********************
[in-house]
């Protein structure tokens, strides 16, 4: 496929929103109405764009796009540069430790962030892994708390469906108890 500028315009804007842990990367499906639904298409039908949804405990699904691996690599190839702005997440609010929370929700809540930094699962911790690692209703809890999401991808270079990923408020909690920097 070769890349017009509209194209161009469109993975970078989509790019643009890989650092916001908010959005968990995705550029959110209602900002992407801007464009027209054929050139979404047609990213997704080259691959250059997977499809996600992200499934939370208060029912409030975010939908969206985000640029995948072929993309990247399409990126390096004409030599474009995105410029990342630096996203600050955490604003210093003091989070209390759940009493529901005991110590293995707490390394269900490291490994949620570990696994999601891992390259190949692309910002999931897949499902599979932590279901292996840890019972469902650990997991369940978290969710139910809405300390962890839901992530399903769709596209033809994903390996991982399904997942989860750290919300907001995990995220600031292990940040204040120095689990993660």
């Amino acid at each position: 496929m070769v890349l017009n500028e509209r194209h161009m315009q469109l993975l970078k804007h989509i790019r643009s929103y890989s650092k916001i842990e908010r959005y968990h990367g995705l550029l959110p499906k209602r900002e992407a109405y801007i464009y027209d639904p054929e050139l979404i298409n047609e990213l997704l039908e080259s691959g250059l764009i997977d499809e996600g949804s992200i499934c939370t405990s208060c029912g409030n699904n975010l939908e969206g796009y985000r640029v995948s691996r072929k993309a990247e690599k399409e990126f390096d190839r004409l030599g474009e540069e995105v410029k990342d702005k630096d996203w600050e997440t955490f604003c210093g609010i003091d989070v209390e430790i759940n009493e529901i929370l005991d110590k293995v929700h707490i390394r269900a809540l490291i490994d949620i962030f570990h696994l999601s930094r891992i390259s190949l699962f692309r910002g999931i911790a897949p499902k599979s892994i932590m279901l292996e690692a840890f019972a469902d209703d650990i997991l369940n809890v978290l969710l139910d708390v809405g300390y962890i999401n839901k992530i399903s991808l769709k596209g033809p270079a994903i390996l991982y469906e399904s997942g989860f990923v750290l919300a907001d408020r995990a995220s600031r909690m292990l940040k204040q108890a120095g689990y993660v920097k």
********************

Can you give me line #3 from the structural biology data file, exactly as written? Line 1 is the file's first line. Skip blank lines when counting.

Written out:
């Amino acid at each position: 496929m070769v890349l017009n500028e509209r194209h161009m315009q469109l993975l970078k804007h989509i790019r643009s929103y890989s650092k916001i842990e908010r959005y968990h990367g995705l550029l959110p499906k209602r900002e992407a109405y801007i464009y027209d639904p054929e050139l979404i298409n047609e990213l997704l039908e080259s691959g250059l764009i997977d499809e996600g949804s992200i499934c939370t405990s208060c029912g409030n699904n975010l939908e969206g796009y985000r640029v995948s691996r072929k993309a990247e690599k399409e990126f390096d190839r004409l030599g474009e540069e995105v410029k990342d702005k630096d996203w600050e997440t955490f604003c210093g609010i003091d989070v209390e430790i759940n009493e529901i929370l005991d110590k293995v929700h707490i390394r269900a809540l490291i490994d949620i962030f570990h696994l999601s930094r891992i390259s190949l699962f692309r910002g999931i911790a897949p499902k599979s892994i932590m279901l292996e690692a840890f019972a469902d209703d650990i997991l369940n809890v978290l969710l139910d708390v809405g300390y962890i999401n839901k992530i399903s991808l769709k596209g033809p270079a994903i390996l991982y469906e399904s997942g989860f990923v750290l919300a907001d408020r995990a995220s600031r909690m292990l940040k204040q108890a120095g689990y993660v920097k």